An Egyptian court ruling on Tuesday means the world’s largest importer of wheat will return to a zero-tolerance policy on the common grains fungus ergot, a lawyer involved in the case told Reuters. An administrative court on Tuesday struck down a government decree transferring responsibility for inspecting strategic agricultural imports from the Agriculture Ministry’s quarantine body to the Trade Ministry.
The court verdict returns that authority to the agriculture quarantine body, which was widely viewed by suppliers as spearheading the controversial ban on the presence of the ergot fungus in wheat shipments. The zero-tolerance policy led to suppliers shunning state tenders and effectively cut off Egypt’s access to global grain markets. Lawyer Khaled Ali, who represents the Agriculture Ministry employees who brought the case to court, said the verdict means Egypt will have to resume the ban on ergot fungus in wheat.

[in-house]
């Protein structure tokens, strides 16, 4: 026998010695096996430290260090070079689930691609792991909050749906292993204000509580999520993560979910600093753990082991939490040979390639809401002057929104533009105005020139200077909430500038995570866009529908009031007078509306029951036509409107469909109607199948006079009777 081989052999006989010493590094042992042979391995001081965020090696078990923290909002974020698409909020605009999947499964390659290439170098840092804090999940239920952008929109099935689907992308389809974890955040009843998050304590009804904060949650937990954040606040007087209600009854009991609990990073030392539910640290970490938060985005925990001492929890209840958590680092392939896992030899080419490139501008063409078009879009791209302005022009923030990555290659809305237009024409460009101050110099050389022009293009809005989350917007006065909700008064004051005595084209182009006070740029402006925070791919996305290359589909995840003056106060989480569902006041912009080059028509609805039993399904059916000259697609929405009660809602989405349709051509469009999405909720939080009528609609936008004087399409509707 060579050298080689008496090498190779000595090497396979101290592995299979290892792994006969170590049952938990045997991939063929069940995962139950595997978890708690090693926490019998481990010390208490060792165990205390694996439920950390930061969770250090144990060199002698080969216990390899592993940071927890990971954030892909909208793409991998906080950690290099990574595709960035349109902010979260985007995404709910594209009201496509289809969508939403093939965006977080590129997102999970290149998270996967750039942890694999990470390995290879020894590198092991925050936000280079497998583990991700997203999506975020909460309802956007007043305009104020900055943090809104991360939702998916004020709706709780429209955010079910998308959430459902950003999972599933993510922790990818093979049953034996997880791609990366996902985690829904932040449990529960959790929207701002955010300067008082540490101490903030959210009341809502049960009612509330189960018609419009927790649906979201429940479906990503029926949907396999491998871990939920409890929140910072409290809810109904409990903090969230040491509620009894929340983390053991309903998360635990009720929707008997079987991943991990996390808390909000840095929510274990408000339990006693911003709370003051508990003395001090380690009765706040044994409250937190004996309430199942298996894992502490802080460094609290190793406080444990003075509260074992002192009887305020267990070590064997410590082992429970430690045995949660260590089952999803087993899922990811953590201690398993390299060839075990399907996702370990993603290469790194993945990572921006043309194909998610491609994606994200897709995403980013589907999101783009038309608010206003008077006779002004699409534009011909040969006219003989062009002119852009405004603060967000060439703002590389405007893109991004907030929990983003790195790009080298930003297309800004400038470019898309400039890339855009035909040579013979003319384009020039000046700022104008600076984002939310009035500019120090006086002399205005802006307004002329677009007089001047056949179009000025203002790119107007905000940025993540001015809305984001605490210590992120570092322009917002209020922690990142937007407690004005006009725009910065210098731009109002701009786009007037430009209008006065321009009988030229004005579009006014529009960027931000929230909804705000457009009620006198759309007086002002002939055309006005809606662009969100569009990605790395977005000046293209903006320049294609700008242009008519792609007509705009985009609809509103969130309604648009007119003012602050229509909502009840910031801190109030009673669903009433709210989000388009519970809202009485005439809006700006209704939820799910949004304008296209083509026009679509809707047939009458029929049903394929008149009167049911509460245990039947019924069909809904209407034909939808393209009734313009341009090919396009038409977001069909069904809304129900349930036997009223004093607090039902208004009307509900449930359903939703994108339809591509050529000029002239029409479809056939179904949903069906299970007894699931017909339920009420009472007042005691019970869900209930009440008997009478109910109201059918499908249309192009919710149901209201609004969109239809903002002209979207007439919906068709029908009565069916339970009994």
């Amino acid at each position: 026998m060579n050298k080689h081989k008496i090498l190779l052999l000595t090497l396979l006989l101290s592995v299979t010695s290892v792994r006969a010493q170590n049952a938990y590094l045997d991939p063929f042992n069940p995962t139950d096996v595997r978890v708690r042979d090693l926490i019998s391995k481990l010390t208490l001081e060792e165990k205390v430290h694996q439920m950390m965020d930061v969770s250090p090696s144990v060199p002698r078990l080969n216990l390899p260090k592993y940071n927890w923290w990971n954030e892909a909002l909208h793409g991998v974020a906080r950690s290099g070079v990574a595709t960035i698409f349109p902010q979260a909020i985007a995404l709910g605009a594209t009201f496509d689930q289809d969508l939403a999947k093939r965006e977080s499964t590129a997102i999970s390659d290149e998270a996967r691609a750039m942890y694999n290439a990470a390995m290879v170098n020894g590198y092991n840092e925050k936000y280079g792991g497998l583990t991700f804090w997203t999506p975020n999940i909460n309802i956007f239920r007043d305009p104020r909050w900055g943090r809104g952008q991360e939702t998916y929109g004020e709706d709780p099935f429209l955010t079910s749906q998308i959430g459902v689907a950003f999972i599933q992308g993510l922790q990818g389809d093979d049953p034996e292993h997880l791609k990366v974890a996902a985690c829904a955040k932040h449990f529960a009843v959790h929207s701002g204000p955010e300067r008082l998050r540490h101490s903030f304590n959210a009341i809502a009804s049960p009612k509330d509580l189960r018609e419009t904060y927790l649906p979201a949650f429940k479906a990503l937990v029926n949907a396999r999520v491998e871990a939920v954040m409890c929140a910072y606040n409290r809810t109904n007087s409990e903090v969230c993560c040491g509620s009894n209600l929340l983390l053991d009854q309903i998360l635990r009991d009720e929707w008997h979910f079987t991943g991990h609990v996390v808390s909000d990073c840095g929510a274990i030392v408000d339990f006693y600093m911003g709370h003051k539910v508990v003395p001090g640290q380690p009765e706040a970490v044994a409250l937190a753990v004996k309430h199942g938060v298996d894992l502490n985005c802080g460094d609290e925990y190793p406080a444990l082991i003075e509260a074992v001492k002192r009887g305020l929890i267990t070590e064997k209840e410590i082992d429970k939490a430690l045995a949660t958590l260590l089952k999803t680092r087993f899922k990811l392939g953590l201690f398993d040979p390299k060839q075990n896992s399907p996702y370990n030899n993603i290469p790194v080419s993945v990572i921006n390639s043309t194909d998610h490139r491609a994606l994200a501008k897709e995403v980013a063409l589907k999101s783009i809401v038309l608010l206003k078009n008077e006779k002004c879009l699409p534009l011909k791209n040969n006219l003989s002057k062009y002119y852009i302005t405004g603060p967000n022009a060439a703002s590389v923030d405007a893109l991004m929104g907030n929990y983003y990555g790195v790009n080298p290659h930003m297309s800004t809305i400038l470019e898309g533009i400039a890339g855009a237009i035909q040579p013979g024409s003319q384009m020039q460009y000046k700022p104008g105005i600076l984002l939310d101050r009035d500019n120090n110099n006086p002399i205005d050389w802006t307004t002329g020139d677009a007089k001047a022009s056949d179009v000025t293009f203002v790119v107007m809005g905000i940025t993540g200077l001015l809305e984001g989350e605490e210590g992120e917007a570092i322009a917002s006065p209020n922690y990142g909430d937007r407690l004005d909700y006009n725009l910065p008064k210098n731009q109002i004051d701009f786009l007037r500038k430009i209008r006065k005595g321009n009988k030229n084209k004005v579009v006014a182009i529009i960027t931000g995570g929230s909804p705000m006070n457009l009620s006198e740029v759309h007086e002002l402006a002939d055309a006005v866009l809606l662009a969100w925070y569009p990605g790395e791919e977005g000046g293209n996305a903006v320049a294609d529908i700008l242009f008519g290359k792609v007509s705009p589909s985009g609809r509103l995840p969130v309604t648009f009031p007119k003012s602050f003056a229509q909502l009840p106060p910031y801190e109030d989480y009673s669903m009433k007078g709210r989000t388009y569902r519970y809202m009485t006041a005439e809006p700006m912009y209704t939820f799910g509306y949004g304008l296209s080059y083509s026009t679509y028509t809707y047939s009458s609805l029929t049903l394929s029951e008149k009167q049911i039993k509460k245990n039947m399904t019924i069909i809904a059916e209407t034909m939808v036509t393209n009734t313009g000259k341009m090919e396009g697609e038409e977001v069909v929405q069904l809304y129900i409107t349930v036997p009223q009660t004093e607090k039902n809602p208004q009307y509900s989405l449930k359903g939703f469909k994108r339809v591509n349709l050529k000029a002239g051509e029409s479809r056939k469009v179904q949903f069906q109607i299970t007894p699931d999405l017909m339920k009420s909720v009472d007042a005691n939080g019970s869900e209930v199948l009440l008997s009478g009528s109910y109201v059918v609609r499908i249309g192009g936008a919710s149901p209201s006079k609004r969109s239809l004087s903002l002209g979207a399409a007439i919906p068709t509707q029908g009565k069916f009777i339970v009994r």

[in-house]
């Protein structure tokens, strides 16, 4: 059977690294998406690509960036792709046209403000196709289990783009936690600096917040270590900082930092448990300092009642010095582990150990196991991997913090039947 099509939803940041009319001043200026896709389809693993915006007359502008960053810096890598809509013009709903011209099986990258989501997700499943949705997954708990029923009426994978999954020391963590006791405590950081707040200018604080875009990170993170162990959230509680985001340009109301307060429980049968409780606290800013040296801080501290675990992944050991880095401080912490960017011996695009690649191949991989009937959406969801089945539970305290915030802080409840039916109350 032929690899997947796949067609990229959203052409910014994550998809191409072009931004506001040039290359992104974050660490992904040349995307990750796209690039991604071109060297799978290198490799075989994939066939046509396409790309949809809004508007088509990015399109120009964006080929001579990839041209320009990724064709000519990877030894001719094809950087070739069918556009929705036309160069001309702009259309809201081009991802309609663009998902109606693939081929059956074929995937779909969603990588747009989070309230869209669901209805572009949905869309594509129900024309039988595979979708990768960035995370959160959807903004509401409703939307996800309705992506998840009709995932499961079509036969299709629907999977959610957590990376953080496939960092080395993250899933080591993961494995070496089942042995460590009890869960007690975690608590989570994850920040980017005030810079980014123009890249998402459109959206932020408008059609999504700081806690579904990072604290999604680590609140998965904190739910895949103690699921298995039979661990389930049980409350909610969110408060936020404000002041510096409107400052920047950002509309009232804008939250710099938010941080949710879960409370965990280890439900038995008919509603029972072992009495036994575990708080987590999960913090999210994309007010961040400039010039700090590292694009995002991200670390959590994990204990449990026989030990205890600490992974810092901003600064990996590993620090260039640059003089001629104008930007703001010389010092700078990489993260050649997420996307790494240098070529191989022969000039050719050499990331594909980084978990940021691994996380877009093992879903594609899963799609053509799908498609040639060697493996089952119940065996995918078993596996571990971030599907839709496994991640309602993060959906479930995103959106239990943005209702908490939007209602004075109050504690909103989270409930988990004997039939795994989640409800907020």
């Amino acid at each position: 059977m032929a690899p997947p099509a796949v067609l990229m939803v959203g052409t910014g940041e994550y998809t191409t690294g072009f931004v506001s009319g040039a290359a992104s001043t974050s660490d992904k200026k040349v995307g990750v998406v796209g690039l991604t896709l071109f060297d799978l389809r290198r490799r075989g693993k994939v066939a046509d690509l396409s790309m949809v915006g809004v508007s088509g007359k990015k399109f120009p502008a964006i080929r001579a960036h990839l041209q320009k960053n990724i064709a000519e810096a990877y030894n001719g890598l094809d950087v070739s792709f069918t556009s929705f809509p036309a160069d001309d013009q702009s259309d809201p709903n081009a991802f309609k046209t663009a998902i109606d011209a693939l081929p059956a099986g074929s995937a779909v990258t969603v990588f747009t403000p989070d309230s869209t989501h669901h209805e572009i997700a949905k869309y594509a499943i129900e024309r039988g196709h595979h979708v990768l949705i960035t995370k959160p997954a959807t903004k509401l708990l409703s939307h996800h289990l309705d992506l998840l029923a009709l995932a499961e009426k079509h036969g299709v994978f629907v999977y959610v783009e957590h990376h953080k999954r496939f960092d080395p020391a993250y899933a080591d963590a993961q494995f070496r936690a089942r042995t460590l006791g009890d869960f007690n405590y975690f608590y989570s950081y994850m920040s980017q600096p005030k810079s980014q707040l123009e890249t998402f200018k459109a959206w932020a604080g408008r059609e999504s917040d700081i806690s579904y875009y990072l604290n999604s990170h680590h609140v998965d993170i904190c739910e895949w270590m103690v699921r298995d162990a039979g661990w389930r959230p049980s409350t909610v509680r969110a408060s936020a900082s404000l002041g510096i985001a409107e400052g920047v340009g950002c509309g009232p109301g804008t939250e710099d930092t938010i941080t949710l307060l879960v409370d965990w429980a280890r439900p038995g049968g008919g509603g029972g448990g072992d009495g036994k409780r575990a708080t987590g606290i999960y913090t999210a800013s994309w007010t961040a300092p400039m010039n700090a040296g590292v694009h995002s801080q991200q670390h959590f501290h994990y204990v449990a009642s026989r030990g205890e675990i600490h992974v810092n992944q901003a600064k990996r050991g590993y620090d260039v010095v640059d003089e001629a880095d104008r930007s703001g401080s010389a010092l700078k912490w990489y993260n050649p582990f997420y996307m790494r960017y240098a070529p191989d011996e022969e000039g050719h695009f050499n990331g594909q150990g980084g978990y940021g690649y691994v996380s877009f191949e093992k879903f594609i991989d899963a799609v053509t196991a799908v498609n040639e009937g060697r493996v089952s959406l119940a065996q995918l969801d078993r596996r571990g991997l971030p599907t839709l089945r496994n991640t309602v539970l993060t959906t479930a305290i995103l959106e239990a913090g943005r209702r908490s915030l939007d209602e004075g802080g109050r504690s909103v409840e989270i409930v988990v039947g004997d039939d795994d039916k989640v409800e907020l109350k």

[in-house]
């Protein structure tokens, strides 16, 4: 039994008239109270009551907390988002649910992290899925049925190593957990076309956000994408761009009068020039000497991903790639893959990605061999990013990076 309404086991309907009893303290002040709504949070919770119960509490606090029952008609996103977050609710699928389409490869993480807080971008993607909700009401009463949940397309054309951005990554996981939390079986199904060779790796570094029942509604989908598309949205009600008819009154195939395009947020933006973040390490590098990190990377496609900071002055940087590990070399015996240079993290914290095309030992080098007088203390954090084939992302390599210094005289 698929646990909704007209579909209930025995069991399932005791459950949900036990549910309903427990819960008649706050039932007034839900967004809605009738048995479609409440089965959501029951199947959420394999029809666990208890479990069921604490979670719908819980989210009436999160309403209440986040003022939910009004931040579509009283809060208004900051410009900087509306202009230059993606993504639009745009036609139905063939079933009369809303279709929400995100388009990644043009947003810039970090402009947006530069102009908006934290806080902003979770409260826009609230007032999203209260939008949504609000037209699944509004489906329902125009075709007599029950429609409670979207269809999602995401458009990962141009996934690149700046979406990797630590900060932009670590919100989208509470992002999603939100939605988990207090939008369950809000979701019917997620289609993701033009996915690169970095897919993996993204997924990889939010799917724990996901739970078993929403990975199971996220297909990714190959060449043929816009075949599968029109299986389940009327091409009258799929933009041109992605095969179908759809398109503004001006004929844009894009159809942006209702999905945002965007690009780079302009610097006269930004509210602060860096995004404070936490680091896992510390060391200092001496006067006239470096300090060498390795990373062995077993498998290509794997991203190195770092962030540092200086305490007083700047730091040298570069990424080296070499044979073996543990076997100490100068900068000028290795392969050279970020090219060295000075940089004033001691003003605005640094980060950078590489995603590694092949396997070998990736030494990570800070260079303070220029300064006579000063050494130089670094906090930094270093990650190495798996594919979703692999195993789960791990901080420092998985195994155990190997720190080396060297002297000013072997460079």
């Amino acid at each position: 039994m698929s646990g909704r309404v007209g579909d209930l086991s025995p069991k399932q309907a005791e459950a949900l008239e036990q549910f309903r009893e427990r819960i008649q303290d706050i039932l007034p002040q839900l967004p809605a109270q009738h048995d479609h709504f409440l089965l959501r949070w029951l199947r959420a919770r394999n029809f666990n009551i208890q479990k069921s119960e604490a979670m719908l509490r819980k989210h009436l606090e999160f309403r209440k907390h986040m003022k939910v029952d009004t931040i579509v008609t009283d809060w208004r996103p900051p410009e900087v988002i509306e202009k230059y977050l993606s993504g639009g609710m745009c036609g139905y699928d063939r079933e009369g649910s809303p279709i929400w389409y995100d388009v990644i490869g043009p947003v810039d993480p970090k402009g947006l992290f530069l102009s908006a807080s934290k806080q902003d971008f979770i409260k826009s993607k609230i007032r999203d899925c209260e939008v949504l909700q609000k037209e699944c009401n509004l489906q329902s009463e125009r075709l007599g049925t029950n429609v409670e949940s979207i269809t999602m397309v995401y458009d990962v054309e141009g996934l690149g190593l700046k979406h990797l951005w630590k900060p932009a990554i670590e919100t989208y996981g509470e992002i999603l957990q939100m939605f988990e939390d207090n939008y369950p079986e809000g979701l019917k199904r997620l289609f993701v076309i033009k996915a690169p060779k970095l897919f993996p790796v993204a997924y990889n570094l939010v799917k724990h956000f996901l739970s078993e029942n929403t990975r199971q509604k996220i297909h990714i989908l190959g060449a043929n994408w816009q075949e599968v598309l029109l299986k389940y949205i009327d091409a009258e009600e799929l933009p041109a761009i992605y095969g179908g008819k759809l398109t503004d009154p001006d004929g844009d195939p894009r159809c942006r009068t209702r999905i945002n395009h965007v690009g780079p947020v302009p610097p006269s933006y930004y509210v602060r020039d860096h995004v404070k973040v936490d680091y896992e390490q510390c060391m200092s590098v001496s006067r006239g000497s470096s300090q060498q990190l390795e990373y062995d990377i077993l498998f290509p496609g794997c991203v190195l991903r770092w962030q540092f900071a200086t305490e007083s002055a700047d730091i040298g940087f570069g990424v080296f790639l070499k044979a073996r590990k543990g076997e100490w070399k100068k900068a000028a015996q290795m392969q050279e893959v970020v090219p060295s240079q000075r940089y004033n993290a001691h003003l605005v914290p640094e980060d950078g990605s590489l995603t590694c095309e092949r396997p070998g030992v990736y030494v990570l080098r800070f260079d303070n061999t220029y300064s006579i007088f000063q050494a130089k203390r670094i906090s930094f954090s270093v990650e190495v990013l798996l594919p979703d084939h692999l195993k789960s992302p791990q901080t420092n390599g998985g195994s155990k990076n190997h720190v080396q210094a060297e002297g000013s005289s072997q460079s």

The Trade Ministry declined to comment. Prime Minister Sherif Ismail issued a decree in November naming the General Organization for Export and Import Control (GOEIC), which is part of the Trade Ministry, as the body responsible for inspecting the imports following a months’ long standoff over wheat import rules that hampered the country’s ability to purchase grains from abroad.
The government can appeal Tuesday’s verdict, Ali said, but it must be implemented in the meantime. The case was brought by some quarantine inspection employees in their capacity as citizens, not by the body itself.